Correspondent Bill Wheeler was awarded the first annual GroundTruth fellowship for field reporting on emerging democracies in the Middle East. In this running blog series for GroundTruth, Wheeler goes inside the militias that are still holding sway in the chaotic aftermath of Libya’s civil war.
TRIPOLI, Libya — Most of Libya’s oil is in the east, and federalist protests there are seen as an existential threat to a unified Libya.
Protests around oil fields have caused a 30 percent drop in production in the last year. In June a self-proclaimed eastern government, denouncing the Political Isolation Law and the armed groups that pushed it, declared the historical eastern region would become autonomous, with its own government and parliament.
Revolutionaries in the east said it was the sight of Tripoli unable to defend itself against armed gangs imposing their will that pushed them to call for their own autonomy, said Mokhtar Lakhdar, a leader in the anti-Gaddafi uprising from the early days of the revolution.
“They said, ‘listen, we’re well armed too and we’ve got men out here and we can do the same. And we can sit here and occupy the oil fields if we want to as well. At some point we can all do the same. If everyone wants to just exert their power through the muzzle of a gun, it will be a free-for-all.”
And indeed, in a troubling new trend, groups representing cities, tribes or brigades have taken advantage of the state’s weakness, occupying oil installations and shutting down production.
Lakhdar said he no longer blames the east for wanting autonomy: power has always been so concentrated in Tripoli, marginalizing other regions, and so if the state is just going to bend to the will of militias, why not look out for their own livelihoods?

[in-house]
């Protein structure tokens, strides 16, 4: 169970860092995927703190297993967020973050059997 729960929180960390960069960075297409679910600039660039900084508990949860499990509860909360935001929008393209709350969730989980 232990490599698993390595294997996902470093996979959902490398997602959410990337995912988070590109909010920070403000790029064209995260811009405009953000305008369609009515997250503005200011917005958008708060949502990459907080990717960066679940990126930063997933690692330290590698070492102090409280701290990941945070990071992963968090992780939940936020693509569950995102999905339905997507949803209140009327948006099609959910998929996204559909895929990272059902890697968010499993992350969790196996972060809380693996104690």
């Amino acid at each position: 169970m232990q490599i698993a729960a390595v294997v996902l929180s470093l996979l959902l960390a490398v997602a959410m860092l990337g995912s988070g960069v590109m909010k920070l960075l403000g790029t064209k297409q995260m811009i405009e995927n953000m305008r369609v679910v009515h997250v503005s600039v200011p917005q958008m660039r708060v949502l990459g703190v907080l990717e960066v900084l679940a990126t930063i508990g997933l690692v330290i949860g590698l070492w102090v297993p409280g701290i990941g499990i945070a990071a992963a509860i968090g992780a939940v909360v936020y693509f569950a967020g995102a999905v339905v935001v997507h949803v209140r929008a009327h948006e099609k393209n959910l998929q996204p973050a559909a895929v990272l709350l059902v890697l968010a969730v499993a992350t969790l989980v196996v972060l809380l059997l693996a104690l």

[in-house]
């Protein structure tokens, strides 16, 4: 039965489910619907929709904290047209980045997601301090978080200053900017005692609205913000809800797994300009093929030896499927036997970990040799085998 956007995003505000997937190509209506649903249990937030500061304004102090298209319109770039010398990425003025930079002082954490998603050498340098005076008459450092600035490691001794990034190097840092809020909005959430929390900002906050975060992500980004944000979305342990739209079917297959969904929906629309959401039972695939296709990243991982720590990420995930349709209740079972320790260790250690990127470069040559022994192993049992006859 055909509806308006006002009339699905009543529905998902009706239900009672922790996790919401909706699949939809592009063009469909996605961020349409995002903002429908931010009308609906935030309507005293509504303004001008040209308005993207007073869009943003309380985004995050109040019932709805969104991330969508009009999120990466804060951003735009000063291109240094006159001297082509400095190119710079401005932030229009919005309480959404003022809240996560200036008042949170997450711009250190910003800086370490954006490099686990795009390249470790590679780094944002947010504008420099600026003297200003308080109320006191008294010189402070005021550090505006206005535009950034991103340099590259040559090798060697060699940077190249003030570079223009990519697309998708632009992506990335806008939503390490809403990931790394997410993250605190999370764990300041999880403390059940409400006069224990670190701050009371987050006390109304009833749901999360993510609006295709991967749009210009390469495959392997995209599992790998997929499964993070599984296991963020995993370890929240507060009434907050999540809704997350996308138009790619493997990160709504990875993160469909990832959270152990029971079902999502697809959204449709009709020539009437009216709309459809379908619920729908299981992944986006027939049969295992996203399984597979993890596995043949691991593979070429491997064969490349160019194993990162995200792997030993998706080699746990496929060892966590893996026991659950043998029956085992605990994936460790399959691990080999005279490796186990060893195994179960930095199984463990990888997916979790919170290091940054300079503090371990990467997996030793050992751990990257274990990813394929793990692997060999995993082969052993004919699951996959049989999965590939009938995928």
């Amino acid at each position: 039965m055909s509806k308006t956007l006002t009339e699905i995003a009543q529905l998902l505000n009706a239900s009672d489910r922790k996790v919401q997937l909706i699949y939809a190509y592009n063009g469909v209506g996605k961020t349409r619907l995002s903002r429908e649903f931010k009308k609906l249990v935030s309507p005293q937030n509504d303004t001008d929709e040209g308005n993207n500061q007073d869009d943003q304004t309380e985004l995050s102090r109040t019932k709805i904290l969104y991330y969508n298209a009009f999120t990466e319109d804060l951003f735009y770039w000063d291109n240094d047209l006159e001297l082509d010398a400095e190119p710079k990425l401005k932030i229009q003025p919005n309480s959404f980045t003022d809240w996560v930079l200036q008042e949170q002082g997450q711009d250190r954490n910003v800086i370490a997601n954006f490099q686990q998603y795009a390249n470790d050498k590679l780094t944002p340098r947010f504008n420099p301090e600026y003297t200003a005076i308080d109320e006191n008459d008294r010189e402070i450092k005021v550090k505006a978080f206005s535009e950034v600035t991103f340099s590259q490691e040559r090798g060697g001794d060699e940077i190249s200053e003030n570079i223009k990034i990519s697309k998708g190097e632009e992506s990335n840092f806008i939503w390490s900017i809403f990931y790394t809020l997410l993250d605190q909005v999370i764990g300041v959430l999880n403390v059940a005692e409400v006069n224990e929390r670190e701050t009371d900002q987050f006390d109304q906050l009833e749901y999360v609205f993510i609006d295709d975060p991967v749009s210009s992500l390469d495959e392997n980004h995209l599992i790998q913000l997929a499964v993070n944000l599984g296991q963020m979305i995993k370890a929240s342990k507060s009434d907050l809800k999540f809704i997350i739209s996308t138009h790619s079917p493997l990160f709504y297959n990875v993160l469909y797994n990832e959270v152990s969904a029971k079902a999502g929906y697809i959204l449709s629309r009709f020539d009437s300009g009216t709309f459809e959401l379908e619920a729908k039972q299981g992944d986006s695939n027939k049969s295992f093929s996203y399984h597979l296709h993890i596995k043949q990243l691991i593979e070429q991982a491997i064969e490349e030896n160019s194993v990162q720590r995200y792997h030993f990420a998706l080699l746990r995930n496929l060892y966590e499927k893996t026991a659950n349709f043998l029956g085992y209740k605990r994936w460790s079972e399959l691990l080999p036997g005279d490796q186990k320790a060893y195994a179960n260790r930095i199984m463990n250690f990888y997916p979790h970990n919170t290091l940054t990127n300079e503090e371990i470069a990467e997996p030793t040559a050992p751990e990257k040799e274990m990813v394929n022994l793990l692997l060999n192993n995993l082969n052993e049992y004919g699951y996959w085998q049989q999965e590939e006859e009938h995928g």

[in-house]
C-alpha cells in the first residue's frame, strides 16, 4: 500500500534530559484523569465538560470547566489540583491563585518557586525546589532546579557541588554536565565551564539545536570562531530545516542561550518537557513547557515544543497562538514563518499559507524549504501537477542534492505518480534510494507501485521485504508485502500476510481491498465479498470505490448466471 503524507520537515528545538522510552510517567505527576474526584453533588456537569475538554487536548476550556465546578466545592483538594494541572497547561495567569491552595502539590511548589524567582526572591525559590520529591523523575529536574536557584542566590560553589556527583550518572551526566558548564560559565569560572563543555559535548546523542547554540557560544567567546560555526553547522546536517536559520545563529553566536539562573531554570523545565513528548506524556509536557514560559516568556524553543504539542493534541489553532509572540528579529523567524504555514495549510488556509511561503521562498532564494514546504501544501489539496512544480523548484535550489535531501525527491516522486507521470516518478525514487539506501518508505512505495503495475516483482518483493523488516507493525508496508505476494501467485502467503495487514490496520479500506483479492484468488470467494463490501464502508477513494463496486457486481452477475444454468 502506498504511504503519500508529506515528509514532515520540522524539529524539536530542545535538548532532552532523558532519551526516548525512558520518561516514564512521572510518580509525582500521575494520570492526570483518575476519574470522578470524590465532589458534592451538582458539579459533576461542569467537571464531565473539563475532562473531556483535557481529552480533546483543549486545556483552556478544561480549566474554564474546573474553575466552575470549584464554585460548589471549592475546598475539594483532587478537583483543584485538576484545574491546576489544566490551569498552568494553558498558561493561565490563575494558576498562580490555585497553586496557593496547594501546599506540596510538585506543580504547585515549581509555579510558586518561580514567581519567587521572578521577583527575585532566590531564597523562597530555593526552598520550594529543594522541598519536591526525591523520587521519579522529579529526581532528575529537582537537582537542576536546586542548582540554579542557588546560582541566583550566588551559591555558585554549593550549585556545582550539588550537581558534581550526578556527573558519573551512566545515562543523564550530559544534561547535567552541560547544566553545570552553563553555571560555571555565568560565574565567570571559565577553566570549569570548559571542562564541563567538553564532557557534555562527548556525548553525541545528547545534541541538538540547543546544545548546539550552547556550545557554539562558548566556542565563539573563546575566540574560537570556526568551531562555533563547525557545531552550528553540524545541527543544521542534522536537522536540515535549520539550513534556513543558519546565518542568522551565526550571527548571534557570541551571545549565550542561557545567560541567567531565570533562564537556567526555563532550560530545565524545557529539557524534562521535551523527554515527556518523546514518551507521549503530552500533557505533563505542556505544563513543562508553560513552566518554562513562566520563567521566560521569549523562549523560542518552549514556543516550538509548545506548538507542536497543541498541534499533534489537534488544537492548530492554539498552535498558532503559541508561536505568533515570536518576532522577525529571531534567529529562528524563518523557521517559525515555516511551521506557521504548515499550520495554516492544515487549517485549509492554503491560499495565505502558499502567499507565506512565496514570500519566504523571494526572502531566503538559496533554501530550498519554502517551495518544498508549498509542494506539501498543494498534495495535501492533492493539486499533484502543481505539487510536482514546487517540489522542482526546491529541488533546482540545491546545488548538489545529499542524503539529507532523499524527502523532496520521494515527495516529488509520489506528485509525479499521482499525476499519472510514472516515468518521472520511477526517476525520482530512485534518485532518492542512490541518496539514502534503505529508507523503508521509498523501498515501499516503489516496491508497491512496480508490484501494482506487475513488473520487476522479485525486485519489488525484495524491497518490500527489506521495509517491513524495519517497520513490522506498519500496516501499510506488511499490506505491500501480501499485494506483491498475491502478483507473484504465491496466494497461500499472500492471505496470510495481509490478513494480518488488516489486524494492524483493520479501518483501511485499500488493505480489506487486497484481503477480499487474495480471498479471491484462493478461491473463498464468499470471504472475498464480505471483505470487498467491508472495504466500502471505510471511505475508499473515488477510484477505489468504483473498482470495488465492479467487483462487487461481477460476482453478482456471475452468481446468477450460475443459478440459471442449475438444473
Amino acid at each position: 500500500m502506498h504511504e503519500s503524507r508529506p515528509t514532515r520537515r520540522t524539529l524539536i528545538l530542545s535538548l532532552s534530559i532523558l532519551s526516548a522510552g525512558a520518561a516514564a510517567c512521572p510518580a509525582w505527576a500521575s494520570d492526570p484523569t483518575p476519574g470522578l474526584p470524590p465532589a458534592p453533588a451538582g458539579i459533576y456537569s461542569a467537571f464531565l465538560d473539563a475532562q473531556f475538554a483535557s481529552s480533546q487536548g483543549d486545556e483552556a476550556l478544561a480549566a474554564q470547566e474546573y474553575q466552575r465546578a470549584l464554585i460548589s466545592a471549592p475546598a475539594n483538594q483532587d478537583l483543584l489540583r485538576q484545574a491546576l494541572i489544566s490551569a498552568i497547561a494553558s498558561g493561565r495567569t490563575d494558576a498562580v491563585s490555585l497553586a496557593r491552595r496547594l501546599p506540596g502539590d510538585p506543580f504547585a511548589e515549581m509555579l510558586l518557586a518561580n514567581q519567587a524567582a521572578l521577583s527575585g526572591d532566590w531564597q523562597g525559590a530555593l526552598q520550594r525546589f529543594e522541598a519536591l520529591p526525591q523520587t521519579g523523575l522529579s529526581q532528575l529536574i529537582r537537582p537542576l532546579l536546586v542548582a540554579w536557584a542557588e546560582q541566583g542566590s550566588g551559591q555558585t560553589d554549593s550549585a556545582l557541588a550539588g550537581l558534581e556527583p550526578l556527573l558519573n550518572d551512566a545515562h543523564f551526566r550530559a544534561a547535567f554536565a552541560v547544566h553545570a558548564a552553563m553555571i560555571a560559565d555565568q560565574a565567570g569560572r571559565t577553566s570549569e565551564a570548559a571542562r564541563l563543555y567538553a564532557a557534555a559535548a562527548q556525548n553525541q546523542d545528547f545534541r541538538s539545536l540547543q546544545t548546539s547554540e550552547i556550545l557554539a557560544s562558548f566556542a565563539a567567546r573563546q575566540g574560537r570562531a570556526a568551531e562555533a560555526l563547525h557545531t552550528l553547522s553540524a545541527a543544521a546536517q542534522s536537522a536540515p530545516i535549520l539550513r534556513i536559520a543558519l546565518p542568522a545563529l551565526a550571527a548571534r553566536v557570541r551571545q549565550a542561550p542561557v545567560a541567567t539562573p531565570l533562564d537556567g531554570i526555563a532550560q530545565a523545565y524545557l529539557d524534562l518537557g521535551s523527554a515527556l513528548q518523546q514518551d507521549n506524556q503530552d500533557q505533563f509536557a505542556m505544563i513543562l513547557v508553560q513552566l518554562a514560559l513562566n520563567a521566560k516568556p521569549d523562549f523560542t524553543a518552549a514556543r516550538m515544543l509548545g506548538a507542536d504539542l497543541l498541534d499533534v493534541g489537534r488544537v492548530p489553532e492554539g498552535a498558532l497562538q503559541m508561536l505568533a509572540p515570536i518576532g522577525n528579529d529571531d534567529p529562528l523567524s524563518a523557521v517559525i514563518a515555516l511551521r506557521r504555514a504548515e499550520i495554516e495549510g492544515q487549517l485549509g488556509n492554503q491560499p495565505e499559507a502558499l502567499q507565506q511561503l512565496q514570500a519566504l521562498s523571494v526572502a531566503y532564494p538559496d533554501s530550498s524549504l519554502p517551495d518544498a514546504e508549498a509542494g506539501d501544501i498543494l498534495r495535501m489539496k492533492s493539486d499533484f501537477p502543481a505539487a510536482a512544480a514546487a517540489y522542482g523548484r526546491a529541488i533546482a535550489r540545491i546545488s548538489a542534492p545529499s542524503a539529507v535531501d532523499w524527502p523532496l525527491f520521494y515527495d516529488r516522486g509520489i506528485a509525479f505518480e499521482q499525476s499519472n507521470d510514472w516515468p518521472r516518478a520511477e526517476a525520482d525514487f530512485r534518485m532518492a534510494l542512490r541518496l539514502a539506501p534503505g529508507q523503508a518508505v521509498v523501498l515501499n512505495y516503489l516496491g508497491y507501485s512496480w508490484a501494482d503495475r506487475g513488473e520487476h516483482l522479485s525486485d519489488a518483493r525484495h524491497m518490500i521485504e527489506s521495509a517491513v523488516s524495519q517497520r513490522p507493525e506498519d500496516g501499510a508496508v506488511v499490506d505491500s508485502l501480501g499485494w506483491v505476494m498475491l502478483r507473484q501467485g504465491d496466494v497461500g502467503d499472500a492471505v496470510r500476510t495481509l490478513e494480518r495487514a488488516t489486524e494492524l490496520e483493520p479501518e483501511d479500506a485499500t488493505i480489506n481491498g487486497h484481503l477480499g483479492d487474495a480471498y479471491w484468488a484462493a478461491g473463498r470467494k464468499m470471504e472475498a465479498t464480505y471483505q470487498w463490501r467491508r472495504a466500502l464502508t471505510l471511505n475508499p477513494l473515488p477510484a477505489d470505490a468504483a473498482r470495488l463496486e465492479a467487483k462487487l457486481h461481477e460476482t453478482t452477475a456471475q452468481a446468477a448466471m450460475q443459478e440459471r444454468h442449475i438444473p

The current chaos offers myriad opportunities for embezzlement; and the camp that triumphs in the power struggle for control of the state will earn diverse opportunities for patronage and corruption. Investment in infrastructure has not begun yet. But public-sector spending has increased dramatically. In 2011 Gaddafi doubled the budget for public-sector salaries.
Since the revolution, successive governments have doled out huge public payouts to boost their own popularity. Last year the public sector salary budget rose to $19 billion, which doesn't even include payments to the roughly 200,000 people who carry arms under the nominal control of the state.
As a member of the Zintan Military Council, Lakhdar oversees some 3,000 or 4,000 fighters, including units that have been involved in clashes over security contracts to protect oil installations. He had recently returned from negotiating one such dispute in the south, and said he thinks that groups are now stirring up tribal tensions over these sites in order to gain leverage over the country’s major resource.
“It’s a huge bargaining chip,” he says.
What the government should have done, said Lakhdar, is implement a weapons buyback early on. While imams came out in sermons against selling weapons, arms sales shifted to the black marked. Lakhdar believes that compensation packages the government paid out to revolutionaries early on allowed people to scam the system, dramatically inflating their rosters and using the money to build their own brigades.
“People are afraid to talk to the media now about these things. Because if you talk about [Abdulrahman] Swehli, or talk about this guy, talk about that guy —now you’re being kidnapped for it. Or killed. We’re regressing, like it's the old regime. This is the reality on the ground right now. The police and the army, they dress in those uniforms. But let’s be honest — there’s no police, there’s no army in Libya. When you are on the ground, you don't see those guys.”
The reality is that it is the tribal elders — not the army or police — that have been keeping the peace. Without a strong government response, the country is headed toward increasing conflict.
This reporting was supported by a grant from The Correspondents Fund.